Franks reflected on the friendship with Trask for Razorback reporters this week.
“We did get along pretty well. I thought that we always competed. I mean we were there four years together, always competed. He drove me to get better and I hopefully drove him to get better. He’s playing really well, as well as their team. I’m excited to get down there and play, it’ll be my first time playing against them, which will be fun…we have a really good relationship.”
Trask did the same for media in Gainesville.
“I think we had a very beneficial relationship while we were both playing here because we were great friends off the field, but at the same time, we were both competitors, and we competed with each other every day and I think we made each other better in the end.”
The morning after the FSU game, Franks and his mother returned to the quiet and empty stadium. They walked around and reminisced on his time there. His big plays and low moments. How he’d grown. What the place and team meant to him. That’s when he made the decision. It was time to say goodbye.
While he’s never said as much, years of studying what makes the quarterback tick leads this reporter to believe it came down to one overarching truth. He knew he could trust Kyle Trask to take care of what he’d built.
Nothing in Franks’ past or demeanor indicated he’d be afraid of competition in the offseason for the 2020 season. And there would have been a competition. No matter how well Trask played to close out the 2019 season, Franks had earned the right to fight for the job.
But he loved the locker room and he loved Kyle. Neither had anything left to prove in terms of earning the right to lead the team and he couldn’t put his friend, himself or his team through that again. They had a leader and Feleipe Franks knew he could slip away, put together tape for NFL scouts and assuredly hand over the Florida Gators to Kyle Trask.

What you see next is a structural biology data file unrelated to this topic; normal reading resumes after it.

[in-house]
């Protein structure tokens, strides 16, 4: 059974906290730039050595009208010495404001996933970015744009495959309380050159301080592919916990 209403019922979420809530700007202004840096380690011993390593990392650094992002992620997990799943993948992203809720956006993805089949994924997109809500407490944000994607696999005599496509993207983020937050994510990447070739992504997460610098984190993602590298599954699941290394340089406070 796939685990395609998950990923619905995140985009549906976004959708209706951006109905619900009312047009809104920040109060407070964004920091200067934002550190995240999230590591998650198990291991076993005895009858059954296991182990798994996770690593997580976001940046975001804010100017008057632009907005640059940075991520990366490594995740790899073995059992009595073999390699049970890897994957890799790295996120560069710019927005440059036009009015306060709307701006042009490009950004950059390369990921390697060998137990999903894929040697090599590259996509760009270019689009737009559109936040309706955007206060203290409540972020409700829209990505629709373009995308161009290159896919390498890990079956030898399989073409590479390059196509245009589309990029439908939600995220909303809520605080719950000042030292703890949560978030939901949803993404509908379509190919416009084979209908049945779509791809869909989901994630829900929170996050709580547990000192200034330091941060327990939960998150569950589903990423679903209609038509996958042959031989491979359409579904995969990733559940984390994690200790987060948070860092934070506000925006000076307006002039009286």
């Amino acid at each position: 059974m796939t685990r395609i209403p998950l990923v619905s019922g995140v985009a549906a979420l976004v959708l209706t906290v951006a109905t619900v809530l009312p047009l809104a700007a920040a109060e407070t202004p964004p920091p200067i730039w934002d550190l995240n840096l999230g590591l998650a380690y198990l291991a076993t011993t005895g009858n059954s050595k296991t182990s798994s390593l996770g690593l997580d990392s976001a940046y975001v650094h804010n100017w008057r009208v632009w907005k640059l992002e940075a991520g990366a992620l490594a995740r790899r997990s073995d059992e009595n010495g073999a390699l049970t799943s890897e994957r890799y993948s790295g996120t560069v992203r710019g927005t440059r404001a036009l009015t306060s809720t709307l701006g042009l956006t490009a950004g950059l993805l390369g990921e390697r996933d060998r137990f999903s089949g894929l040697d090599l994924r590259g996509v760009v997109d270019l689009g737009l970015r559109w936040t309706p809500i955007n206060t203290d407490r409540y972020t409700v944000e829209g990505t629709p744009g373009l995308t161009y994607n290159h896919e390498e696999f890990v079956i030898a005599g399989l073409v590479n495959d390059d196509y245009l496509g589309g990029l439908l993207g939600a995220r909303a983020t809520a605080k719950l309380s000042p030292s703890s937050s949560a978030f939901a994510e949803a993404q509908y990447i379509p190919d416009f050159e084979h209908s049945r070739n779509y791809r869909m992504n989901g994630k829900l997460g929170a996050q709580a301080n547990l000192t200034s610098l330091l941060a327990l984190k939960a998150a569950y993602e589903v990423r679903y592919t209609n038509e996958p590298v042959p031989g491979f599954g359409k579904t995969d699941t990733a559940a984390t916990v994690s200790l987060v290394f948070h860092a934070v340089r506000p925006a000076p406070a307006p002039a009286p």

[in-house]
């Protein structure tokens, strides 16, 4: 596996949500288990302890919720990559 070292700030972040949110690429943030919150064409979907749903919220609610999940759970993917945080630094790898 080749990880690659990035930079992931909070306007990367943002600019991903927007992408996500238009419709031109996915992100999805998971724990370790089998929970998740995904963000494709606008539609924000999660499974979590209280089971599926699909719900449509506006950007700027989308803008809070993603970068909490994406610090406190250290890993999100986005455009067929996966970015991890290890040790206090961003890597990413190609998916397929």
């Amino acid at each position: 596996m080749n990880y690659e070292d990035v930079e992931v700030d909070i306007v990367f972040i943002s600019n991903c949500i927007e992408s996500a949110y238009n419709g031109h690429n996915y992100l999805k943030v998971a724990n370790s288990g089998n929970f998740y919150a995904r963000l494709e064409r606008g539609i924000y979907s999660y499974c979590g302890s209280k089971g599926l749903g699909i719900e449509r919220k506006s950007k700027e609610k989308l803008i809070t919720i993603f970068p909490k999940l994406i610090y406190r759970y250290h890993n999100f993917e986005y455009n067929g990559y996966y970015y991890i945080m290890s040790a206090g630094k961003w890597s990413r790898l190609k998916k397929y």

Asked to sum up Feleipe Franks impact on the Florida Gators program, Dan Mullen paid ode to the boy who’d become a man and a cornerstone for what is now one of the top teams in the country.
"Before we got here and everything, he had a rough go of it, with the fan base, with everything going on. He came in and took a four-win team and led ‘em to a New Year’s Six bowl victory and a top-10 finish and he helped the turnaround of the program to make that happen. I think, you know, it’s a foundation of a guy that came in and took a bad situation and turned it into a really good one and helped build a foundation and put Florida back to where everyone expects Florida to be as a top-10, national program.”
Franks and the Gators will each be focused on their game plan and defeating the other on Saturday night, but as soon as the clock hits zero, Franks is likely to be mobbed, starting with Tre Grimes.
“I'm rooting for him all the time but not [this] week,” joked the receiver.
“But after the game hits zero, we come out victorious, then I'm gonna go running, give him a hug and tell him good game, keep it going.”
So much of who the Florida Gators and Feleipe Franks have become, they owe to each other. It’s why there will be a moment this weekend the redshirt senior quarterback will be able to look around at both teams—the No. 6 Gators and the Cinderella Razorbacks—and see his fingerprints on each program.
“I don’t know how to explain it,” admitted Franks this week.
"Just being the competitor I am, being able to be apart of those stories is awesome. I try to live and do my work day-by-day. Right now just being a part of this journey with this team, finishing out the season strong and to go out there and change things around here, the culture around here is important for me right this second. That’s what my main focus is on, to win games. That’s always been my focus, ever since I’ve been playing. That’s just me being the ultimate competitor. Being a part of both stories is awesome. It’s a blessing at the end of the day.”
It’s quite a legacy.